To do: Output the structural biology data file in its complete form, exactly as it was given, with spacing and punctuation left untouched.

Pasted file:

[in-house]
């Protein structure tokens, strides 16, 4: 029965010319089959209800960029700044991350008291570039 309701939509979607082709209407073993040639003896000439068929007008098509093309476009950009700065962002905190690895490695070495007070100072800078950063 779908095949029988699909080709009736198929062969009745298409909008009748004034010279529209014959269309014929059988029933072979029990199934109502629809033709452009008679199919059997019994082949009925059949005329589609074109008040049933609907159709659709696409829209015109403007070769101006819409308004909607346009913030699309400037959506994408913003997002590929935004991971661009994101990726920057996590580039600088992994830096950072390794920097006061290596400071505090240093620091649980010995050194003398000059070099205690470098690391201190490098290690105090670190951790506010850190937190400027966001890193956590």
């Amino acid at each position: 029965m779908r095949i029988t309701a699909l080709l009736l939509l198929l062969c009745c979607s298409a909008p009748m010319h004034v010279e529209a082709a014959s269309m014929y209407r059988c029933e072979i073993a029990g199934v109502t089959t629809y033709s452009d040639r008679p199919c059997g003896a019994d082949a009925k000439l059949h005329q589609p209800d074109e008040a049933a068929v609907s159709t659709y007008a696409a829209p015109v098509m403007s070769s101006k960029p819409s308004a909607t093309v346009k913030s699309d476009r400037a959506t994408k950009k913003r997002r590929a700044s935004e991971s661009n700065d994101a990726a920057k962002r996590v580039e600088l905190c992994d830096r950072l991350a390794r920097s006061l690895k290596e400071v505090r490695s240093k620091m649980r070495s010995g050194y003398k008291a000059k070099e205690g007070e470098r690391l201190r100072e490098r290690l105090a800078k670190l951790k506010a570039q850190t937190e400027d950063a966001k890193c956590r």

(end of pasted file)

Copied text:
[in-house]
């Protein structure tokens, strides 16, 4: 029965010319089959209800960029700044991350008291570039 309701939509979607082709209407073993040639003896000439068929007008098509093309476009950009700065962002905190690895490695070495007070100072800078950063 779908095949029988699909080709009736198929062969009745298409909008009748004034010279529209014959269309014929059988029933072979029990199934109502629809033709452009008679199919059997019994082949009925059949005329589609074109008040049933609907159709659709696409829209015109403007070769101006819409308004909607346009913030699309400037959506994408913003997002590929935004991971661009994101990726920057996590580039600088992994830096950072390794920097006061290596400071505090240093620091649980010995050194003398000059070099205690470098690391201190490098290690105090670190951790506010850190937190400027966001890193956590």
């Amino acid at each position: 029965m779908r095949i029988t309701a699909l080709l009736l939509l198929l062969c009745c979607s298409a909008p009748m010319h004034v010279e529209a082709a014959s269309m014929y209407r059988c029933e072979i073993a029990g199934v109502t089959t629809y033709s452009d040639r008679p199919c059997g003896a019994d082949a009925k000439l059949h005329q589609p209800d074109e008040a049933a068929v609907s159709t659709y007008a696409a829209p015109v098509m403007s070769s101006k960029p819409s308004a909607t093309v346009k913030s699309d476009r400037a959506t994408k950009k913003r997002r590929a700044s935004e991971s661009n700065d994101a990726a920057k962002r996590v580039e600088l905190c992994d830096r950072l991350a390794r920097s006061l690895k290596e400071v505090r490695s240093k620091m649980r070495s010995g050194y003398k008291a000059k070099e205690g007070e470098r690391l201190r100072e490098r290690l105090a800078k670190l951790k506010a570039q850190t937190e400027d950063a966001k890193c956590r």